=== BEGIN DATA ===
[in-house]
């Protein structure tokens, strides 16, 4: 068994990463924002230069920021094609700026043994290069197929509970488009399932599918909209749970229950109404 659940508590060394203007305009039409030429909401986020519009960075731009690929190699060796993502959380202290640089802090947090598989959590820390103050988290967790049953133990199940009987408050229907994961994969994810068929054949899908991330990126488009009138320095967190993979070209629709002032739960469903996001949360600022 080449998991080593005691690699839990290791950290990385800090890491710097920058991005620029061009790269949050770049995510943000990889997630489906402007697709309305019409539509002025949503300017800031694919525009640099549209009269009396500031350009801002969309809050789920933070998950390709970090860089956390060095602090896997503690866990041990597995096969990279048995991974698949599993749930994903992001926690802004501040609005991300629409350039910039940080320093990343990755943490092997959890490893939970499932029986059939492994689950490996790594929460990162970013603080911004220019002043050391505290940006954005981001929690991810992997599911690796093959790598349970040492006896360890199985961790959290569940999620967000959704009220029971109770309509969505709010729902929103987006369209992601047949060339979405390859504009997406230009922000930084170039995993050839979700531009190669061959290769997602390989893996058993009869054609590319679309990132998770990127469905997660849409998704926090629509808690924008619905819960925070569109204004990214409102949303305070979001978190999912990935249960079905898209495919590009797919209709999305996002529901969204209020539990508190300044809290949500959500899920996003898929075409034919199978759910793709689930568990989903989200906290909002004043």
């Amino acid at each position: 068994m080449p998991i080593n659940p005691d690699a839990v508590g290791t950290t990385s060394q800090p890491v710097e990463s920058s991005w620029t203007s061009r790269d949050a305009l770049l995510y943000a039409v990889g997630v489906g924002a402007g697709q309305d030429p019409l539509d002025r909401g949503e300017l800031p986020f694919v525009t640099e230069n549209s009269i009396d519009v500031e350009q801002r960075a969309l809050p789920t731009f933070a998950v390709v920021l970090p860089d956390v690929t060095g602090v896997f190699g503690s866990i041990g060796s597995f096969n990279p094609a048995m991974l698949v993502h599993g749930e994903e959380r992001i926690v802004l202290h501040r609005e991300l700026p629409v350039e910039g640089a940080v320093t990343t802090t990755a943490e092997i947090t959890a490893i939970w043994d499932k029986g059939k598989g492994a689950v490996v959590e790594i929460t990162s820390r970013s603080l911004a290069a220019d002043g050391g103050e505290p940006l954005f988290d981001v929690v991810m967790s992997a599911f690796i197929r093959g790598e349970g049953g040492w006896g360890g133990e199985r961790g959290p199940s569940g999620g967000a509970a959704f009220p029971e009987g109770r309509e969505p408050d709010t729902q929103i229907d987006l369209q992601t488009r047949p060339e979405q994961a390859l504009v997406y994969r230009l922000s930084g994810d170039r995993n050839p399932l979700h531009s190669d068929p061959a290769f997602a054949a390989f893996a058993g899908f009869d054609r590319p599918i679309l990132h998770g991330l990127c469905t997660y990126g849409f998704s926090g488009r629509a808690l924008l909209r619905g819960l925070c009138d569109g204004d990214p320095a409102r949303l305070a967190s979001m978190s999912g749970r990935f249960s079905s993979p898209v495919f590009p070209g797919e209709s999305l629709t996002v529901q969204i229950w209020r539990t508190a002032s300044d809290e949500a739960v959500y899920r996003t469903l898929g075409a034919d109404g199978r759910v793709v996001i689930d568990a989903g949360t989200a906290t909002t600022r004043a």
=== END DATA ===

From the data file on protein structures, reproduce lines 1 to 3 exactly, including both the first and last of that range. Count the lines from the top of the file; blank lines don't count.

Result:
[in-house]
């Protein structure tokens, strides 16, 4: 068994990463924002230069920021094609700026043994290069197929509970488009399932599918909209749970229950109404 659940508590060394203007305009039409030429909401986020519009960075731009690929190699060796993502959380202290640089802090947090598989959590820390103050988290967790049953133990199940009987408050229907994961994969994810068929054949899908991330990126488009009138320095967190993979070209629709002032739960469903996001949360600022 080449998991080593005691690699839990290791950290990385800090890491710097920058991005620029061009790269949050770049995510943000990889997630489906402007697709309305019409539509002025949503300017800031694919525009640099549209009269009396500031350009801002969309809050789920933070998950390709970090860089956390060095602090896997503690866990041990597995096969990279048995991974698949599993749930994903992001926690802004501040609005991300629409350039910039940080320093990343990755943490092997959890490893939970499932029986059939492994689950490996790594929460990162970013603080911004220019002043050391505290940006954005981001929690991810992997599911690796093959790598349970040492006896360890199985961790959290569940999620967000959704009220029971109770309509969505709010729902929103987006369209992601047949060339979405390859504009997406230009922000930084170039995993050839979700531009190669061959290769997602390989893996058993009869054609590319679309990132998770990127469905997660849409998704926090629509808690924008619905819960925070569109204004990214409102949303305070979001978190999912990935249960079905898209495919590009797919209709999305996002529901969204209020539990508190300044809290949500959500899920996003898929075409034919199978759910793709689930568990989903989200906290909002004043």
């Amino acid at each position: 068994m080449p998991i080593n659940p005691d690699a839990v508590g290791t950290t990385s060394q800090p890491v710097e990463s920058s991005w620029t203007s061009r790269d949050a305009l770049l995510y943000a039409v990889g997630v489906g924002a402007g697709q309305d030429p019409l539509d002025r909401g949503e300017l800031p986020f694919v525009t640099e230069n549209s009269i009396d519009v500031e350009q801002r960075a969309l809050p789920t731009f933070a998950v390709v920021l970090p860089d956390v690929t060095g602090v896997f190699g503690s866990i041990g060796s597995f096969n990279p094609a048995m991974l698949v993502h599993g749930e994903e959380r992001i926690v802004l202290h501040r609005e991300l700026p629409v350039e910039g640089a940080v320093t990343t802090t990755a943490e092997i947090t959890a490893i939970w043994d499932k029986g059939k598989g492994a689950v490996v959590e790594i929460t990162s820390r970013s603080l911004a290069a220019d002043g050391g103050e505290p940006l954005f988290d981001v929690v991810m967790s992997a599911f690796i197929r093959g790598e349970g049953g040492w006896g360890g133990e199985r961790g959290p199940s569940g999620g967000a509970a959704f009220p029971e009987g109770r309509e969505p408050d709010t729902q929103i229907d987006l369209q992601t488009r047949p060339e979405q994961a390859l504009v997406y994969r230009l922000s930084g994810d170039r995993n050839p399932l979700h531009s190669d068929p061959a290769f997602a054949a390989f893996a058993g899908f009869d054609r590319p599918i679309l990132h998770g991330l990127c469905t997660y990126g849409f998704s926090g488009r629509a808690l924008l909209r619905g819960l925070c009138d569109g204004d990214p320095a409102r949303l305070a967190s979001m978190s999912g749970r990935f249960s079905s993979p898209v495919f590009p070209g797919e209709s999305l629709t996002v529901q969204i229950w209020r539990t508190a002032s300044d809290e949500a739960v959500y899920r996003t469903l898929g075409a034919d109404g199978r759910v793709v996001i689930d568990a989903g949360t989200a906290t909002t600022r004043a």